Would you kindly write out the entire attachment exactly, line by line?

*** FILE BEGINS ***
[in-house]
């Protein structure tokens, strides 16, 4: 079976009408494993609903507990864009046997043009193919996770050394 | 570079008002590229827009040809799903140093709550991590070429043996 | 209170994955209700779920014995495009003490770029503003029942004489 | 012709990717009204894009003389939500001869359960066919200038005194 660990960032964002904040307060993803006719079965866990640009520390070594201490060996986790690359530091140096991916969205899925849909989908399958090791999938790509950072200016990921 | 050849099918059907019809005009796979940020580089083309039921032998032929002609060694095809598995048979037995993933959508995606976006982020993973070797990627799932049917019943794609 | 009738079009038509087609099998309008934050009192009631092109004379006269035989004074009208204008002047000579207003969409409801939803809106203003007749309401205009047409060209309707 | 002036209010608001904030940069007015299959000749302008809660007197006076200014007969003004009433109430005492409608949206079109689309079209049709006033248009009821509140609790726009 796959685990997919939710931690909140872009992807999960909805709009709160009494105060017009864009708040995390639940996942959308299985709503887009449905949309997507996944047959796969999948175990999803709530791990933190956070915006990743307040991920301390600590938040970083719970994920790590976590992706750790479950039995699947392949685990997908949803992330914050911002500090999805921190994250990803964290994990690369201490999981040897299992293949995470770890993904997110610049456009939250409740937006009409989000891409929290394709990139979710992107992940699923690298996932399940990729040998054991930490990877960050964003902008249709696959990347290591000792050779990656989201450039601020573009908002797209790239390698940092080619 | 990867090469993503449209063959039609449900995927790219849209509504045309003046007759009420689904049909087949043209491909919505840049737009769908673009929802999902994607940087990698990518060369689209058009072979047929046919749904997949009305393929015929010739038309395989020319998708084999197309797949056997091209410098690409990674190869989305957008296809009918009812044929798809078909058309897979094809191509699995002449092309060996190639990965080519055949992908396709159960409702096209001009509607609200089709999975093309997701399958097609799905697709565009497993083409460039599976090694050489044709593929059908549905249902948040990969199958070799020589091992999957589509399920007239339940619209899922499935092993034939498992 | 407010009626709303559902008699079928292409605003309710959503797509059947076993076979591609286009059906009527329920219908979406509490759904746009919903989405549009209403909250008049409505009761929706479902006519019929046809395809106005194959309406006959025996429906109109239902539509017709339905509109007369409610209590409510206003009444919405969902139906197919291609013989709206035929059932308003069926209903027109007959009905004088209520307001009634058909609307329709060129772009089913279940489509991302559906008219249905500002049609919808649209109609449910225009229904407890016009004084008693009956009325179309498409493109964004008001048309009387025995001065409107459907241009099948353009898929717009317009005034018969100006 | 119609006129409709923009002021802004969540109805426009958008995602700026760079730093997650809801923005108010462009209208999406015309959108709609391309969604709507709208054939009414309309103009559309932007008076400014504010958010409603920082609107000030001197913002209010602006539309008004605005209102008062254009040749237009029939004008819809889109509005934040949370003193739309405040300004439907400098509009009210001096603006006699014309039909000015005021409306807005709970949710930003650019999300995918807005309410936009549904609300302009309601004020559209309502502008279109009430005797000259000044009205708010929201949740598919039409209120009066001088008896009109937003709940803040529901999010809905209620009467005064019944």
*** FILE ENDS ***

[in-house]
């Protein structure tokens, strides 16, 4: 079976009408494993609903507990864009046997043009193919996770050394 | 570079008002590229827009040809799903140093709550991590070429043996 | 209170994955209700779920014995495009003490770029503003029942004489 | 012709990717009204894009003389939500001869359960066919200038005194 660990960032964002904040307060993803006719079965866990640009520390070594201490060996986790690359530091140096991916969205899925849909989908399958090791999938790509950072200016990921 | 050849099918059907019809005009796979940020580089083309039921032998032929002609060694095809598995048979037995993933959508995606976006982020993973070797990627799932049917019943794609 | 009738079009038509087609099998309008934050009192009631092109004379006269035989004074009208204008002047000579207003969409409801939803809106203003007749309401205009047409060209309707 | 002036209010608001904030940069007015299959000749302008809660007197006076200014007969003004009433109430005492409608949206079109689309079209049709006033248009009821509140609790726009 796959685990997919939710931690909140872009992807999960909805709009709160009494105060017009864009708040995390639940996942959308299985709503887009449905949309997507996944047959796969999948175990999803709530791990933190956070915006990743307040991920301390600590938040970083719970994920790590976590992706750790479950039995699947392949685990997908949803992330914050911002500090999805921190994250990803964290994990690369201490999981040897299992293949995470770890993904997110610049456009939250409740937006009409989000891409929290394709990139979710992107992940699923690298996932399940990729040998054991930490990877960050964003902008249709696959990347290591000792050779990656989201450039601020573009908002797209790239390698940092080619 | 990867090469993503449209063959039609449900995927790219849209509504045309003046007759009420689904049909087949043209491909919505840049737009769908673009929802999902994607940087990698990518060369689209058009072979047929046919749904997949009305393929015929010739038309395989020319998708084999197309797949056997091209410098690409990674190869989305957008296809009918009812044929798809078909058309897979094809191509699995002449092309060996190639990965080519055949992908396709159960409702096209001009509607609200089709999975093309997701399958097609799905697709565009497993083409460039599976090694050489044709593929059908549905249902948040990969199958070799020589091992999957589509399920007239339940619209899922499935092993034939498992 | 407010009626709303559902008699079928292409605003309710959503797509059947076993076979591609286009059906009527329920219908979406509490759904746009919903989405549009209403909250008049409505009761929706479902006519019929046809395809106005194959309406006959025996429906109109239902539509017709339905509109007369409610209590409510206003009444919405969902139906197919291609013989709206035929059932308003069926209903027109007959009905004088209520307001009634058909609307329709060129772009089913279940489509991302559906008219249905500002049609919808649209109609449910225009229904407890016009004084008693009956009325179309498409493109964004008001048309009387025995001065409107459907241009099948353009898929717009317009005034018969100006 | 119609006129409709923009002021802004969540109805426009958008995602700026760079730093997650809801923005108010462009209208999406015309959108709609391309969604709507709208054939009414309309103009559309932007008076400014504010958010409603920082609107000030001197913002209010602006539309008004605005209102008062254009040749237009029939004008819809889109509005934040949370003193739309405040300004439907400098509009009210001096603006006699014309039909000015005021409306807005709970949710930003650019999300995918807005309410936009549904609300302009309601004020559209309502502008279109009430005797000259000044009205708010929201949740598919039409209120009066001088008896009109937003709940803040529901999010809905209620009467005064019944």